Winnipeg Architecture Foundation

Places

Buildings

181 Higgins Avenue (Former Canadian Pacific Railway Station)

Address:181 Higgins Avenue
Use:Aboriginal Centre
Original Use:Railway station
Constructed:1904-1906
Other Work:1915
Architects:Edward and W.S. Maxwell

More Information

The Canadian Pacific Railway Station (CPR) was constructed from 1904-06 to meet Winnipeg’s growing requirements for passenger and freight handling, and administrative space. It was designed by the Montreal firm of E. & W.S. Maxwell and enlarged in 1915 by the same architects. E. & W.S. Maxwell was a prominent architectural firm whose work included the design of buildings such as the Legislative Building in Regina and the Museum of Fine Art in Montreal.

The present station is the fourth depot built by CPR on this site. Part of the negotiations luring the CPR through Winnipeg—rather than Selkirk, Manitoba—was a grant of land for the station site on Higgins Avenue. On this site, the CPR sought to build a monument to its success which would reflect the prosperity of Winnipeg and of Western Canada. The complex included the magnificent Royal Alexandra Hotel and an administrative office building.

Designed in the Beaux-Arts style, the CPR station was built of Wisconsin red brick and accented with Tyndall limestone. Most Beaux-Arts structures utilized a monochromatic stone exterior, making the two-toned facade of the CPR station a unique feature. By this time, the Beaux-Arts style had become increasingly popular throughout North America and was often used for the design of large public structures. The CPR was one of the first Canadian companies to commission its use.

The interior of the CPR Station features the same luxurious materials used on the exterior. The main waiting room rotunda extends three stories high and originally had a glass ceiling. Though the glass ceiling is no longer there, many of the original interior decorations remain.

It is remarkable that most of the immigrants to Western Canada passed through Winnipeg’s CPR Station. In its heyday, as many as 17 passenger trains arrived daily. The creation of VIA Rail Canada in 1978 resulted in the station’s closure, though CPR continued to use the office wing until 1990 when the building was completely vacated. In 1992, the Aboriginal Centre of Winnipeg purchased the station and undertook rehabilitation work. The building now houses a wide variety of Indigenous organisations, including a day care and an adult-education centre.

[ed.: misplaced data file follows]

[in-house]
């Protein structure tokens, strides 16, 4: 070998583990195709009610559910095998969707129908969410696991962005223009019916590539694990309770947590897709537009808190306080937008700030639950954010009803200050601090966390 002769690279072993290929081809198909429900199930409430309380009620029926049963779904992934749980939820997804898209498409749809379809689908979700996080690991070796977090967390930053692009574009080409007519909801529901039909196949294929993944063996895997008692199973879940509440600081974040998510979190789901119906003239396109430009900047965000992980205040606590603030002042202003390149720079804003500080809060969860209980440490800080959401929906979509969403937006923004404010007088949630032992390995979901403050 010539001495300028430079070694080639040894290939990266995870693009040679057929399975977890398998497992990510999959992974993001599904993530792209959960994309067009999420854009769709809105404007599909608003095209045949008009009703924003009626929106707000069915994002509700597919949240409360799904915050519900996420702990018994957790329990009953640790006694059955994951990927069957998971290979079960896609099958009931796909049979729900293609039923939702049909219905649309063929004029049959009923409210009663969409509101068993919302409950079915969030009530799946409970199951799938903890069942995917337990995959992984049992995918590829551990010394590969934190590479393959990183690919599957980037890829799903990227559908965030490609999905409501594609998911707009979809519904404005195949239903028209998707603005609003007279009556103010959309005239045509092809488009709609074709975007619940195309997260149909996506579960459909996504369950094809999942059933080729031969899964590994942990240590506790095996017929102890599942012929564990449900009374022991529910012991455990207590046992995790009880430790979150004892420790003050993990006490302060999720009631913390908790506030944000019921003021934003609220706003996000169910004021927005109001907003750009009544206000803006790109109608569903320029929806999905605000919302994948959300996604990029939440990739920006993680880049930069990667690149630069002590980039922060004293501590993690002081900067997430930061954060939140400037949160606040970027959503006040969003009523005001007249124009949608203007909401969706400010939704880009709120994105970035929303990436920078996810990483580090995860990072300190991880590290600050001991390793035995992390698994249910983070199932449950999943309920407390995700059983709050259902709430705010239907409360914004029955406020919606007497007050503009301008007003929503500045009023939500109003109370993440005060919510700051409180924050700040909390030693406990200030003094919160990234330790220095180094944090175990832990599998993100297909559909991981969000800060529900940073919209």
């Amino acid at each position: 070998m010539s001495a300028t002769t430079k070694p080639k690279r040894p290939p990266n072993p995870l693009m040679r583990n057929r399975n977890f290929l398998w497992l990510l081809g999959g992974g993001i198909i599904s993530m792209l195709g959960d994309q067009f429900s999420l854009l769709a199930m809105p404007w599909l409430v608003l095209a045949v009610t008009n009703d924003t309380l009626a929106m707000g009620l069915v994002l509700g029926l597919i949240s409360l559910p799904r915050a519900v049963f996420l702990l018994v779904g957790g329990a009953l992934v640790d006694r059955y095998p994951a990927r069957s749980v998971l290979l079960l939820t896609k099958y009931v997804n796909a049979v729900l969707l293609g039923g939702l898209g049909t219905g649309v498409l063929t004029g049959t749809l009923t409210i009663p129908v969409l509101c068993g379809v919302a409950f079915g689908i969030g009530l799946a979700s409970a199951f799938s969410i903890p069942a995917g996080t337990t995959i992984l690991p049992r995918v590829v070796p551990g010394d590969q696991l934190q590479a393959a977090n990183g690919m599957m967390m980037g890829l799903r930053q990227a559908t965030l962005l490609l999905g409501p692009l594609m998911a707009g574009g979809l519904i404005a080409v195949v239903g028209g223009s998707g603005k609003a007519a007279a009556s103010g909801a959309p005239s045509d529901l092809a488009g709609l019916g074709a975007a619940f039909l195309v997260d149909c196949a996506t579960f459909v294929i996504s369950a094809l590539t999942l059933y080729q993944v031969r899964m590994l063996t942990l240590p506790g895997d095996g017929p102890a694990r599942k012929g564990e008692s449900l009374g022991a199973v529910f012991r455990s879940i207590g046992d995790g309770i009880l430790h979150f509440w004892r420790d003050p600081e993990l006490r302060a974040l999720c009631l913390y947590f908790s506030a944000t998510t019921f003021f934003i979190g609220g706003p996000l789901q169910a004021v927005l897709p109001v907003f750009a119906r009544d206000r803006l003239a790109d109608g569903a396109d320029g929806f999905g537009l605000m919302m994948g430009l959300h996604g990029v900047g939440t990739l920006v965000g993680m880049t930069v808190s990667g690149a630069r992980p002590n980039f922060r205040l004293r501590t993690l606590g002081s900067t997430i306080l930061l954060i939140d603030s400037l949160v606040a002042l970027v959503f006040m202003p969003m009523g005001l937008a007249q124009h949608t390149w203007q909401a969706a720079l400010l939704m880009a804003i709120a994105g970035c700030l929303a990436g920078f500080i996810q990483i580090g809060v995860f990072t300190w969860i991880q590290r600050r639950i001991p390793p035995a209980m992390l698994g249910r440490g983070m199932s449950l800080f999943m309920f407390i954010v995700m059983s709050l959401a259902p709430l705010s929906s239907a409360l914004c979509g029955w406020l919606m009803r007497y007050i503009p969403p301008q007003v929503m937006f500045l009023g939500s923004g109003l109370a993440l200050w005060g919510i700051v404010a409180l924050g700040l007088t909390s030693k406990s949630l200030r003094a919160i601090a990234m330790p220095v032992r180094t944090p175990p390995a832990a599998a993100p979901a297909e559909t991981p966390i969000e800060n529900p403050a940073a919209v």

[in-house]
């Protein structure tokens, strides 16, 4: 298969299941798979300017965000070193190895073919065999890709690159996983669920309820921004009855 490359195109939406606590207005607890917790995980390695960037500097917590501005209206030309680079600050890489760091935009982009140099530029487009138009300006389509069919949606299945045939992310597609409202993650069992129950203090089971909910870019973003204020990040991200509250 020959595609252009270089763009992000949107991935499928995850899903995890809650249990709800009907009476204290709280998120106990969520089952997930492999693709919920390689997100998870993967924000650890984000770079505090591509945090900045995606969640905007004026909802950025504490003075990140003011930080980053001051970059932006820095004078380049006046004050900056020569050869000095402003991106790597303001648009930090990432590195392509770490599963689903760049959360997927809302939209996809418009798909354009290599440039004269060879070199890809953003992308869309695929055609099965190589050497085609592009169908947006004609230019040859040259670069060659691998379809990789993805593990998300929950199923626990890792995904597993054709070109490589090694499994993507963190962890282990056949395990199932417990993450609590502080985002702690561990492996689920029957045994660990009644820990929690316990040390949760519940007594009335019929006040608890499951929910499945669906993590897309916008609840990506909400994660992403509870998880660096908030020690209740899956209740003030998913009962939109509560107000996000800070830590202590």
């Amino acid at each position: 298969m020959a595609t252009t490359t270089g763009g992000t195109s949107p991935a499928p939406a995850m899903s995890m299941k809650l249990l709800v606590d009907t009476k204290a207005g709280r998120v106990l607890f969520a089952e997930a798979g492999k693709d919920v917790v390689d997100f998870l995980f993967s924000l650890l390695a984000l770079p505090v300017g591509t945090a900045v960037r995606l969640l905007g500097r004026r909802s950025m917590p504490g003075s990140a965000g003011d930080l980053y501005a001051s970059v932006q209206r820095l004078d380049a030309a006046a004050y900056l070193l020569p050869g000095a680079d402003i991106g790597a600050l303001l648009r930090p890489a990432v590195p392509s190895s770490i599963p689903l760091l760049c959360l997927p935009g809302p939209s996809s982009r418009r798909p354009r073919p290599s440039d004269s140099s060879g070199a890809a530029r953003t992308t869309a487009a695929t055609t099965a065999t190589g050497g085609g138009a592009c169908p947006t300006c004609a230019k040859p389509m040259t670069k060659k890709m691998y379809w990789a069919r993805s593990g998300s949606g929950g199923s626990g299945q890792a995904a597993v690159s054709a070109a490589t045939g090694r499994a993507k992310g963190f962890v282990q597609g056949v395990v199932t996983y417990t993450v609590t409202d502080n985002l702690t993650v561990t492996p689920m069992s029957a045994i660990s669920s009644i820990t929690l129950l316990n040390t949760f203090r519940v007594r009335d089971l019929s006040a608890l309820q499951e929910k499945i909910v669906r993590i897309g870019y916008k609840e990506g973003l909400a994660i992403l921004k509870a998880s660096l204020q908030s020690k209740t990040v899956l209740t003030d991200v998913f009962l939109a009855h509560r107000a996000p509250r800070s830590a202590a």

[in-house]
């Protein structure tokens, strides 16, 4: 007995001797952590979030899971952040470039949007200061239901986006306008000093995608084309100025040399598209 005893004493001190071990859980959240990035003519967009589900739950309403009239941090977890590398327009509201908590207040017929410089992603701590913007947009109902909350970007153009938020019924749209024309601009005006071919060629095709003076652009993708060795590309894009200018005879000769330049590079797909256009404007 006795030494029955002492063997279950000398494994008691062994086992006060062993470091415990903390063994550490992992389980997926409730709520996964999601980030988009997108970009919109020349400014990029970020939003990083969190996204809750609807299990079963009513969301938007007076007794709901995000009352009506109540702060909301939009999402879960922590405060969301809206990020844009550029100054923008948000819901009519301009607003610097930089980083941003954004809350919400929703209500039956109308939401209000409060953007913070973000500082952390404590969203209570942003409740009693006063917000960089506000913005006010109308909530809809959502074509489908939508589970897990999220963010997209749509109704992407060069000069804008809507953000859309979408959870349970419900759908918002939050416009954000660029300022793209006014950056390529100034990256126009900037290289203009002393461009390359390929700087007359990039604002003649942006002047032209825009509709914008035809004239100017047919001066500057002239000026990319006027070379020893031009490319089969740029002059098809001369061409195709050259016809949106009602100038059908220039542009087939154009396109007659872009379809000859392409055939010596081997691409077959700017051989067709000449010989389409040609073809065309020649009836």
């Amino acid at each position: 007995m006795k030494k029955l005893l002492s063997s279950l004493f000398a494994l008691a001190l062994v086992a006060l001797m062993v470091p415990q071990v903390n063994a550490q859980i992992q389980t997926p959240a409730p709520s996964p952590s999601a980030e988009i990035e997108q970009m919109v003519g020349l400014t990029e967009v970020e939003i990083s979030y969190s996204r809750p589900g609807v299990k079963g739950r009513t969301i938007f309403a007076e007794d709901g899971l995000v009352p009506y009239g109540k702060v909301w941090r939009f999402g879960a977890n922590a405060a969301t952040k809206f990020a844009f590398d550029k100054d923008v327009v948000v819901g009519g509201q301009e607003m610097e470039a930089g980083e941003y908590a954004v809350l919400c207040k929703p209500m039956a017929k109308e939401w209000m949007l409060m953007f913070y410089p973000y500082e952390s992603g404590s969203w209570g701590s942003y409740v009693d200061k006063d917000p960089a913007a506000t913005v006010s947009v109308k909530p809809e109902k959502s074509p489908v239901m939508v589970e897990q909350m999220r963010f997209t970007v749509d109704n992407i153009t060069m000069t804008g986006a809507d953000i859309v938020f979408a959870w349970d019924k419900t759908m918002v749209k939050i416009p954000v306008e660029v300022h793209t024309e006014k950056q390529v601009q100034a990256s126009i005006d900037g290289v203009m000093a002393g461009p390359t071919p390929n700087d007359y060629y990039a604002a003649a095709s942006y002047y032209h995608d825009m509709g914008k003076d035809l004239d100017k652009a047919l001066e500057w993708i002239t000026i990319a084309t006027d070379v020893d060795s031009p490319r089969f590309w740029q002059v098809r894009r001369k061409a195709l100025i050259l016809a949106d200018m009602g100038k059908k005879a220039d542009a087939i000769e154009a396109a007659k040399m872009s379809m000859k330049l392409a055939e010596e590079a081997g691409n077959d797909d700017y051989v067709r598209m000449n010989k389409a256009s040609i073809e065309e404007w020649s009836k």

Recognition and Awards

  • National Historic Site,
  • Heritage Railway Station,
  • Provincial Heritage Site,
  • Municipal Heritage Site

Design Characteristics

Style:Beaux-Arts style
  • 4-storey building with a flat roof
  • The floor plan includes a square footprint of the main building and the recessed rectangular footprint of the west baggage wing addition
  • The facade is symmetrical and classically ordered (both vertical and horizontal)
  • Balanced patterns of its fenestration on all facades
  • Classical exterior details including the portico, prominent columns, and a finely detailed pediment of the entrance
  • Stone was used for detailing to create faux columns and a hierarchy of windows
  • Elements specific to railway stations such as the dispatcher’s bay extrusion on the track-side exterior, and integration of a clock into the design of the pediment are included in the ornamentation
  • Varied textures and colours are seen in the exterior materials (red brick and Tyndall limestone)
  • There's a clear definition into functional areas on both the exterior and the interior (main block, baggage/ office wing, and sub-grade service tunnels)
  • The original axial symmetry of the building’s interior organization and its circulation and access patterns evolved in 1915 alterations and subsequent railway use (including but not limited to the vertical circulation, the presence sub-grade passages and the raised the elevation of the passenger platforms, causing them to cross the original passenger and baggage doors)